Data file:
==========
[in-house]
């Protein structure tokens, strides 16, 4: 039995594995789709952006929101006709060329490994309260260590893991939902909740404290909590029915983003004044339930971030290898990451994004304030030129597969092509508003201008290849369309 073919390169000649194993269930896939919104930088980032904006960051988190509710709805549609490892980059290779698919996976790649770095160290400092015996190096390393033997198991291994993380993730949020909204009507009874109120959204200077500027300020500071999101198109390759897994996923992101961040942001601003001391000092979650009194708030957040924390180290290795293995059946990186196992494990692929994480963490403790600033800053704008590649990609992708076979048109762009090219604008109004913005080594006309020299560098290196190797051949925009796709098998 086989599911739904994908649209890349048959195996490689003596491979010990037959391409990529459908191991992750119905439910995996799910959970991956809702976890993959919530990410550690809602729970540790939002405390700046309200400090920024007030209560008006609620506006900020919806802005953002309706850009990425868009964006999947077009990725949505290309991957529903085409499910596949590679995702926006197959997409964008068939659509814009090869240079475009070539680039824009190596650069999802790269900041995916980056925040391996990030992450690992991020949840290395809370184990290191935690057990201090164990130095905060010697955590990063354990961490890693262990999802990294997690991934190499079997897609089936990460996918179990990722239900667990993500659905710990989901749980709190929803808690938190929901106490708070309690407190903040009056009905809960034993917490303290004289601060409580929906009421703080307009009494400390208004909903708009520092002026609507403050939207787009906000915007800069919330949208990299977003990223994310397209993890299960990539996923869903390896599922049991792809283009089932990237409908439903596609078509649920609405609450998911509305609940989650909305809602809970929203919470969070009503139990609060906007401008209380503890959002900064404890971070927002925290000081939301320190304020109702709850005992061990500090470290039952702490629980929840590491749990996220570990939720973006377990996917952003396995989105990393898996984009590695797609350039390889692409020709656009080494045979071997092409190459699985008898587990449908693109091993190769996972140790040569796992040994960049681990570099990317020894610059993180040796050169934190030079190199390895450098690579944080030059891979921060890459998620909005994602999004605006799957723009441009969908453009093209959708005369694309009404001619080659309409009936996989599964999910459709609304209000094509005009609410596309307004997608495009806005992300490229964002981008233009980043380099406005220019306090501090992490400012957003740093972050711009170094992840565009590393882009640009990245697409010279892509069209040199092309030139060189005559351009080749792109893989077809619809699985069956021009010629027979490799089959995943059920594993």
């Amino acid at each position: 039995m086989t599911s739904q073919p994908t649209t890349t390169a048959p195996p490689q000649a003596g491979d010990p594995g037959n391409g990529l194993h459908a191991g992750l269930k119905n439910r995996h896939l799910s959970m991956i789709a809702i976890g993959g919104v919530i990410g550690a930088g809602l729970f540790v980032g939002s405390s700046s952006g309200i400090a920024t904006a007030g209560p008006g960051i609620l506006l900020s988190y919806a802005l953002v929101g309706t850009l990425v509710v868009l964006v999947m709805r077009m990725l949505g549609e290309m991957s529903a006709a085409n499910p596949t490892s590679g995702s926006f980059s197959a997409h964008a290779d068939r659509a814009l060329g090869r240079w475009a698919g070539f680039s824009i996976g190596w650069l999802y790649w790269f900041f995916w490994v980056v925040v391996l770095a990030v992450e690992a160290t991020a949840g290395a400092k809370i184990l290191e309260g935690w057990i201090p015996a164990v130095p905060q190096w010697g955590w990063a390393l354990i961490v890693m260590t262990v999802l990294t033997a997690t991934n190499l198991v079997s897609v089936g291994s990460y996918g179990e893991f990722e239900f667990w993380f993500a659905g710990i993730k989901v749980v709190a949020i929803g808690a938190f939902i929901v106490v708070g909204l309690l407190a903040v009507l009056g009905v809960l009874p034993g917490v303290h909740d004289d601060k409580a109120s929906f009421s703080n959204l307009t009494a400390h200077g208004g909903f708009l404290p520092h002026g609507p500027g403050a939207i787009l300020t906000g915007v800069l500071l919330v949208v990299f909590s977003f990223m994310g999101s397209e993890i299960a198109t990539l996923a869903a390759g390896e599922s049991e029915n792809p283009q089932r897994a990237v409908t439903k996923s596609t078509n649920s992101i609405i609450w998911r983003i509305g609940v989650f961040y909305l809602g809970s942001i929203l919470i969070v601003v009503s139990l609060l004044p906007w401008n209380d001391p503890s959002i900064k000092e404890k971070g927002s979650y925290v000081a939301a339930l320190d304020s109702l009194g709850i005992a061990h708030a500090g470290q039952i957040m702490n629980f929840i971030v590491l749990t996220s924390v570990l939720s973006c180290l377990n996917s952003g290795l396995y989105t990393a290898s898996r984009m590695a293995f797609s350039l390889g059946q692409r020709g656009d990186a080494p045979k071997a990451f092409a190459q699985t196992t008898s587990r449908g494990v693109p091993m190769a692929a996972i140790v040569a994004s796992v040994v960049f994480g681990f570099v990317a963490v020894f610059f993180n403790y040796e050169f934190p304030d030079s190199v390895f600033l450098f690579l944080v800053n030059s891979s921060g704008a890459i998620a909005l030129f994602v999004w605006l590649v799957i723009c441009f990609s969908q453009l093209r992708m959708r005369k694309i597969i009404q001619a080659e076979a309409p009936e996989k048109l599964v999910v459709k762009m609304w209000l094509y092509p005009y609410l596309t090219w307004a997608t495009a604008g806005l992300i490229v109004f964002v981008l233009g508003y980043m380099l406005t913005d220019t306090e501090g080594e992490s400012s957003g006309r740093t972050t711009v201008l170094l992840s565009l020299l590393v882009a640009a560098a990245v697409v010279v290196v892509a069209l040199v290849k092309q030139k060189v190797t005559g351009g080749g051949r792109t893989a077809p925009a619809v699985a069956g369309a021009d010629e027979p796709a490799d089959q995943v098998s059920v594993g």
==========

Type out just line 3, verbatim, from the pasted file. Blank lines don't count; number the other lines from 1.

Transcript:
């Amino acid at each position: 039995m086989t599911s739904q073919p994908t649209t890349t390169a048959p195996p490689q000649a003596g491979d010990p594995g037959n391409g990529l194993h459908a191991g992750l269930k119905n439910r995996h896939l799910s959970m991956i789709a809702i976890g993959g919104v919530i990410g550690a930088g809602l729970f540790v980032g939002s405390s700046s952006g309200i400090a920024t904006a007030g209560p008006g960051i609620l506006l900020s988190y919806a802005l953002v929101g309706t850009l990425v509710v868009l964006v999947m709805r077009m990725l949505g549609e290309m991957s529903a006709a085409n499910p596949t490892s590679g995702s926006f980059s197959a997409h964008a290779d068939r659509a814009l060329g090869r240079w475009a698919g070539f680039s824009i996976g190596w650069l999802y790649w790269f900041f995916w490994v980056v925040v391996l770095a990030v992450e690992a160290t991020a949840g290395a400092k809370i184990l290191e309260g935690w057990i201090p015996a164990v130095p905060q190096w010697g955590w990063a390393l354990i961490v890693m260590t262990v999802l990294t033997a997690t991934n190499l198991v079997s897609v089936g291994s990460y996918g179990e893991f990722e239900f667990w993380f993500a659905g710990i993730k989901v749980v709190a949020i929803g808690a938190f939902i929901v106490v708070g909204l309690l407190a903040v009507l009056g009905v809960l009874p034993g917490v303290h909740d004289d601060k409580a109120s929906f009421s703080n959204l307009t009494a400390h200077g208004g909903f708009l404290p520092h002026g609507p500027g403050a939207i787009l300020t906000g915007v800069l500071l919330v949208v990299f909590s977003f990223m994310g999101s397209e993890i299960a198109t990539l996923a869903a390759g390896e599922s049991e029915n792809p283009q089932r897994a990237v409908t439903k996923s596609t078509n649920s992101i609405i609450w998911r983003i509305g609940v989650f961040y909305l809602g809970s942001i929203l919470i969070v601003v009503s139990l609060l004044p906007w401008n209380d001391p503890s959002i900064k000092e404890k971070g927002s979650y925290v000081a939301a339930l320190d304020s109702l009194g709850i005992a061990h708030a500090g470290q039952i957040m702490n629980f929840i971030v590491l749990t996220s924390v570990l939720s973006c180290l377990n996917s952003g290795l396995y989105t990393a290898s898996r984009m590695a293995f797609s350039l390889g059946q692409r020709g656009d990186a080494p045979k071997a990451f092409a190459q699985t196992t008898s587990r449908g494990v693109p091993m190769a692929a996972i140790v040569a994004s796992v040994v960049f994480g681990f570099v990317a963490v020894f610059f993180n403790y040796e050169f934190p304030d030079s190199v390895f600033l450098f690579l944080v800053n030059s891979s921060g704008a890459i998620a909005l030129f994602v999004w605006l590649v799957i723009c441009f990609s969908q453009l093209r992708m959708r005369k694309i597969i009404q001619a080659e076979a309409p009936e996989k048109l599964v999910v459709k762009m609304w209000l094509y092509p005009y609410l596309t090219w307004a997608t495009a604008g806005l992300i490229v109004f964002v981008l233009g508003y980043m380099l406005t913005d220019t306090e501090g080594e992490s400012s957003g006309r740093t972050t711009v201008l170094l992840s565009l020299l590393v882009a640009a560098a990245v697409v010279v290196v892509a069209l040199v290849k092309q030139k060189v190797t005559g351009g080749g051949r792109t893989a077809p925009a619809v699985a069956g369309a021009d010629e027979p796709a490799d089959q995943v098998s059920v594993g």